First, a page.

Biographia Literaria

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  1. Samuel Coleridge - Biographia Literaria chapter 15
  2. Biographia Literaria by Samuel Taylor Coleridge
  3. Biographia Literaria: Biographical Sketches of my Literary Life & Opinions
  4. LIST OF CONTENTS
  5. Find a copy in the library

The book has numerous essays on philosophy.

Samuel Coleridge - Biographia Literaria chapter 15

Being fluent in German, Coleridge was one of the first major English literary figures to translate and discuss Schelling, in particular. The later chapters of the book deal with the nature of poetry and with the question of diction raised by Wordsworth. While maintaining a general agreement with Wordsworth's point of view, Coleridge elaborately refutes his principle that the language of poetry should be one taken with due exceptions from the mouths of men in real life, and that there can be no essential difference between the language of prose and of metrical composition.

A critique on the qualities of Wordsworth's poetry concludes the volume. Critics have reacted strongly to the Biographia Literaria.

Biographia Literaria by Samuel Taylor Coleridge

Early reactions were that it was a demonstration of Coleridge's opiate-driven decline into ill health. Recent re-evaluations have given it more credit. While contemporary critics recognize the degree to which Coleridge borrowed from his sources with straight lifts from Schelling , they also see in the work far more structure and planning than is apparent on first glance. From Wikipedia, the free encyclopedia.

Shelves: gre-prep , poetry. A mind-numbingly dull and utterly pretentious attack on the poetic principles espoused by my new hero, William Wordsworth. For someone who claims imagination is the poet's highest faculty, he uses very little imagination in his own writing. I'm definitely not a fan. Apr 23, wally rated it liked it Shelves: coleridge. Dec 15, James rated it liked it Shelves: lit-criticism , memoir , philosophy. A sort of intellectual autobiography, the Biographia contains reflections on wide range of philosophical and literary issues.

Biographia Literaria by S. T. Coleridge in Tamil

The work is long and seemingly loosely structured, and although there are autobiographical elements, it is not a straightforward or linear autobiography. Instead, it is meditative, with numerous essays on philosophy. In particular, it discusses and engages the philosophy of Immanuel Kant Samuel Taylor Coleridge completed his Biographia Literaria on September 15th in Being fluent in German, Coleridge was one of the first major English literary figures to translate and discuss Schelling, in particular.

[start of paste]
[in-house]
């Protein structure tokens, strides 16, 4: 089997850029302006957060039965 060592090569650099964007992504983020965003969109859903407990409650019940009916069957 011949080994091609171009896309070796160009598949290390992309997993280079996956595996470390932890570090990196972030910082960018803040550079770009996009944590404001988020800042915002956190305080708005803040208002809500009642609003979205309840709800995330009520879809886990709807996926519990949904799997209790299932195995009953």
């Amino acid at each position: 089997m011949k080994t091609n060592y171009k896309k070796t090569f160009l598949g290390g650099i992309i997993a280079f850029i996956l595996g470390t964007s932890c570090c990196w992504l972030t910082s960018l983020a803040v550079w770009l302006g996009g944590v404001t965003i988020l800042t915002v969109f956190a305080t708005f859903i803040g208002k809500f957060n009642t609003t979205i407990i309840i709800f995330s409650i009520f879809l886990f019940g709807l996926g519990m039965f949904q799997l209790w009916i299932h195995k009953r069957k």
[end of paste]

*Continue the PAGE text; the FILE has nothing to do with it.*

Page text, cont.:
Biographia Literaria: Biographical Sketches of my Literary Life & Opinions

In some form of irony, I feel that I lack understanding like, perhaps even more so than, the Coleridge who anonymously writes to himself within this text. This book has opened my eyes and ears to poetry and I am left feeling gratefully more knowledgeable of my ignorance than before. My ignorance is not limited to poetry but also to the classics and contemporaries discussed in this book.


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Without the editor's footnotes this volume would have been nearly indecipherable to me. Although no review is wi In some form of irony, I feel that I lack understanding like, perhaps even more so than, the Coleridge who anonymously writes to himself within this text. Although no review is without the context of the reader, more needs to be said of the book.

This is an exceptionally interesting treatise on the writing of poems and the poems of and up to that time. Particular attention is paid to the works of William Wordsworth, an acquaintance of Coleridge. Much of the discussion and critique of poems, poetry and philosophy was beyond my current knowledge, however, the clarity of language as one would expect from Coleridge after reading this book even allows novices to follow much of what is said, if only from a distance.

Please note that this is far from being a collection of poems. It is a discourse on poetry and philosophy in the context of literary theory. A fascinating experience nonetheless. An important book, but not an easy read, particularly the first half, before Coleridge sets into his thesis about what constitutes poetry an argument with the preface to Lyrical Ballads, which he persuaded Wordsworth to write , and then critiques poets of his time and of antiquity including Wordsworth and Shakespeare.

Grab a highlighter, but don't expect his prose to be as good as his poetry -- it isn't.

LIST OF CONTENTS

Jul 24, Jessica rated it liked it Shelves: academic , classic-literature , nonfiction , essays. Coleridge's outstanding theoretical inquiry, while occasionally hard to muddle through, remains a brilliant statement of both Romantic sensibility and timeless observations of literature - as well as a real smack-down for William Wordsworth. This is where Coleridge comes into his own, even more so than his literary works. Dec 10, Meredyth rated it liked it Shelves: literary-criticism.

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This is a really important milestone in Liteary history, as it was the first real literary critique. The personal frendship and rivalry between Wordsworth and Coleridge invite the reader to speculate on some of Coleridge's observations and motives; however his insights are well argued and the publication of this work ushed in what we understand today to be Literary Theory. Jun 25, Chris rated it really liked it Recommends it for: only scholarly romantiphiles. Dec 15, Megan rated it really liked it.